About a third of a mile from that Windy Peak Summit Trail, there's another trail split. This may be a bit confusing because it says the Burro Trail in both directions. That's because this is where the Burro Trail becomes a loop. Turn left to go to the Nott Creek parking lot, but turn right to continue on the loop we're creating and to return to the Bridge Creek Trailhead.

This next section winds through the forest. While there are no "views," there is plenty to see. We spotted a teepee made of tall trees. We spotted the skeleton of an animal. And we saw lots of mushrooms.

Soon the forest opens up and you'll find yourself winding through sections of forest and sections of meadows as you hike down the other side of the valley. Along this trail, you'll get a good view of the surrounding peaks and valleys that make up Golden Gate Canyon State Park.

At the bottom, about 1.75 miles from the Windy Peak turnoff, you'll come to another Burro Trail split. Turn right, again toward Bridge Creek. This trail will cross Nott Creek on a small bridge, then begin to climb up one more steep section, back to the trail split we saw near the beginning of the hike. Just follow the signs for Bridge Creek.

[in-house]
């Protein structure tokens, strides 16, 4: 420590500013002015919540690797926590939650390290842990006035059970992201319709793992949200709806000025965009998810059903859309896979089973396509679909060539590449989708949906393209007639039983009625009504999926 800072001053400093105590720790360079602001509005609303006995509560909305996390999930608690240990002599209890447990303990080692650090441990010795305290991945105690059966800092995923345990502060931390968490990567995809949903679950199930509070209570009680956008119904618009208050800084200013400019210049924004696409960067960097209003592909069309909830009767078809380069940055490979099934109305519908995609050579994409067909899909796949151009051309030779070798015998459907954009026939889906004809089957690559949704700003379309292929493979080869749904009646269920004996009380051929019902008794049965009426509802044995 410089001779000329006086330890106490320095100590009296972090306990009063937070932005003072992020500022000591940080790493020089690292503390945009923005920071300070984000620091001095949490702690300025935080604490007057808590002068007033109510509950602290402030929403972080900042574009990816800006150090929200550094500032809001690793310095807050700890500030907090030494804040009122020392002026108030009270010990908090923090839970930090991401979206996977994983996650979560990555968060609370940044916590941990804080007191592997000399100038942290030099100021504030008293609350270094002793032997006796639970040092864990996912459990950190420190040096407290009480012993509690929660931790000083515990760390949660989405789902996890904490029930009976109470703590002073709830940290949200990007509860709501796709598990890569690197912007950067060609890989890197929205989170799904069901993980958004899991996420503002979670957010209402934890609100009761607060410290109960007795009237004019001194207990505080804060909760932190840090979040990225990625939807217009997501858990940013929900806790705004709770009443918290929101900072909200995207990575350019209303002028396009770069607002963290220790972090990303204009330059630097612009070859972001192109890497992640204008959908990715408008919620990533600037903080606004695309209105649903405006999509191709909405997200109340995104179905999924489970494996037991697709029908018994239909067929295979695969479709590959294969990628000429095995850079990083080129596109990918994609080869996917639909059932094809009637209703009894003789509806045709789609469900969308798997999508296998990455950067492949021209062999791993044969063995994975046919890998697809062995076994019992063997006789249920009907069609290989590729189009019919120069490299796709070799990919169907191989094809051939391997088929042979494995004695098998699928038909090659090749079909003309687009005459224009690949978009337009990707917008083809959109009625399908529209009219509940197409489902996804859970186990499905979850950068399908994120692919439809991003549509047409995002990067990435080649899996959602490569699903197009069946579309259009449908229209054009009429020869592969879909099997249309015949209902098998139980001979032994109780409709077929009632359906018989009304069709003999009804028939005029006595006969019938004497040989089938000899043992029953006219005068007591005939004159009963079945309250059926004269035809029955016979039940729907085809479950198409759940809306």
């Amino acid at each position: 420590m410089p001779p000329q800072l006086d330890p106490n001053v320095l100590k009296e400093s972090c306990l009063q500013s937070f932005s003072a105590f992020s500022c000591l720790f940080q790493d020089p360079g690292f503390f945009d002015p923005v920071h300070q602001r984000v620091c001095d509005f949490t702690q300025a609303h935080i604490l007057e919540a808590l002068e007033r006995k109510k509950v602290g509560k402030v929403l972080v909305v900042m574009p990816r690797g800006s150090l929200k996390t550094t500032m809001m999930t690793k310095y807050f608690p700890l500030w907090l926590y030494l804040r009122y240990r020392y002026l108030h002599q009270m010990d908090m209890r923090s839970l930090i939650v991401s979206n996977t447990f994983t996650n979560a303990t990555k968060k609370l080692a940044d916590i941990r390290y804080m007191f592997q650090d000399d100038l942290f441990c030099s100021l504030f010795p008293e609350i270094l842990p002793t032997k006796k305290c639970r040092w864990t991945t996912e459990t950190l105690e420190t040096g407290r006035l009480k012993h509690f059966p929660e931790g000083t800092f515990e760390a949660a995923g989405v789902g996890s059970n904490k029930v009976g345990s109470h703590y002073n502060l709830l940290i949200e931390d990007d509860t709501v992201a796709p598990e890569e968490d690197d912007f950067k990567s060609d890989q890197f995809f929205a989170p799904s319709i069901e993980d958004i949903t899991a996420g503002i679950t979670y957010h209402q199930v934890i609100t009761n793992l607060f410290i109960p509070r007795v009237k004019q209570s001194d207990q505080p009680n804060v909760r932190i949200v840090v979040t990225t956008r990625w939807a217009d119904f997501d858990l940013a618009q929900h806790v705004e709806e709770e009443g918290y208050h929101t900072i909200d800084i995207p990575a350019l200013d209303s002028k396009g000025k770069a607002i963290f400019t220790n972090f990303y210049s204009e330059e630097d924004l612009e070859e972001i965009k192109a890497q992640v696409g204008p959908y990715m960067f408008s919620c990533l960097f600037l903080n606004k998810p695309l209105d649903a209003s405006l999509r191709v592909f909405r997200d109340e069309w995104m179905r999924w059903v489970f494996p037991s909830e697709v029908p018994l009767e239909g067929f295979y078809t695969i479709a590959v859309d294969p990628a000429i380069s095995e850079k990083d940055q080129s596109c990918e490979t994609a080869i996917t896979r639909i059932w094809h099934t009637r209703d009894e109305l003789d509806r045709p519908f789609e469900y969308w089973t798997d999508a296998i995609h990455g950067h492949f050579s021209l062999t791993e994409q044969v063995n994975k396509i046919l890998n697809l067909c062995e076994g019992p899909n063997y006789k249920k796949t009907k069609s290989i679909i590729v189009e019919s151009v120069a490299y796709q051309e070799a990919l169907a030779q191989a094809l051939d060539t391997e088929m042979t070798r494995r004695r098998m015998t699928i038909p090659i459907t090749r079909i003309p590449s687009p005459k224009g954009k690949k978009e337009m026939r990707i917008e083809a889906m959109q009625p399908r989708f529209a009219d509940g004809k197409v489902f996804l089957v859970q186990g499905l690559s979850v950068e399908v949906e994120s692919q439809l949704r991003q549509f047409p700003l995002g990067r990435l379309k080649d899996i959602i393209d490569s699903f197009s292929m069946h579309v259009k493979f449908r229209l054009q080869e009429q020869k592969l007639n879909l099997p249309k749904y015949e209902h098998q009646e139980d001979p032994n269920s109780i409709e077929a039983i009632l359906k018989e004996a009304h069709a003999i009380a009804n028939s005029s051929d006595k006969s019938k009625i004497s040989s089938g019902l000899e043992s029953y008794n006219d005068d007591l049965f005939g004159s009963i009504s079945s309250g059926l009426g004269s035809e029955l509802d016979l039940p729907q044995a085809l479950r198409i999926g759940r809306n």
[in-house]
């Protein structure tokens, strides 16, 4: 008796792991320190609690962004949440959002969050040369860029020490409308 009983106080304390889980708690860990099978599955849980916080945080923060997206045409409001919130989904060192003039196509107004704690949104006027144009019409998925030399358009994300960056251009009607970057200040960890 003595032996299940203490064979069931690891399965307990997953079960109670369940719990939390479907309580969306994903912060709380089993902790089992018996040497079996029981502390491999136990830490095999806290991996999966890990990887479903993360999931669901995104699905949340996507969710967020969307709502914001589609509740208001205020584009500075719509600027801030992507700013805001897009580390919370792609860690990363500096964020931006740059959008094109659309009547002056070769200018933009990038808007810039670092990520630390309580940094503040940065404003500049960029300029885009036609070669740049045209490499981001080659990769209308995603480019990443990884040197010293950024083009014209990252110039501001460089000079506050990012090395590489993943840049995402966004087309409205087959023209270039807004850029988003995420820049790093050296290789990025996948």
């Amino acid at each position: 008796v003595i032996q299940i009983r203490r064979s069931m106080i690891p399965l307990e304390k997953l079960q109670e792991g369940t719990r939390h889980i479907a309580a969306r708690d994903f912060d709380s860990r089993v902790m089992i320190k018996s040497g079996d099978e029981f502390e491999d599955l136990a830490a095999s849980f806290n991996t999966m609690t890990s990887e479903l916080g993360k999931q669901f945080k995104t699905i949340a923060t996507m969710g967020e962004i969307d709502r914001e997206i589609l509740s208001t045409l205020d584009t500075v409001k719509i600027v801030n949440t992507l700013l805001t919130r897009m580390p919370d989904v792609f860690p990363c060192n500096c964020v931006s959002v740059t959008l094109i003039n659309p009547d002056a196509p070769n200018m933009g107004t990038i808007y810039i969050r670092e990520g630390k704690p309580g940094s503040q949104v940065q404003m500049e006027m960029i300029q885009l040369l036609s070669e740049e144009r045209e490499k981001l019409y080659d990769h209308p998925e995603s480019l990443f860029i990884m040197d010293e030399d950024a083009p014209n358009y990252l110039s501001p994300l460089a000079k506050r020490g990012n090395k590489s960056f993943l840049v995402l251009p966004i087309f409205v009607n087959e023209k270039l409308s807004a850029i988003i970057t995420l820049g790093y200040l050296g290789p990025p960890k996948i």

Details: The Mountain Lion - Burro loop with spurs trails to the Tallman Ranch and Windy Peak creates a hike of about 6.6 miles with 1600 feet of elevation gain with all the ups and downs.

Admission: Park admission in 2014 was $7 per vehicle.

Find more great hikes in Colorado's State Parks and across Colorado in this list of 200+ hikes across the state. Don't miss any of my trip reports, sign up for an email alert by clicking on subscribe at the top of this page and follow me on Facebook.

Directions: From Highway 93 In Golden, take Golden Gate Canyon State Park Road about 13 miles to Crawford Gulch Road. Turn right, then take the next right into the Visitor Center parking lot. After paying the entrance fee at the Visitor's Center, take Crawford Gulch Road about 2 miles to the Bridge Creek Trailhead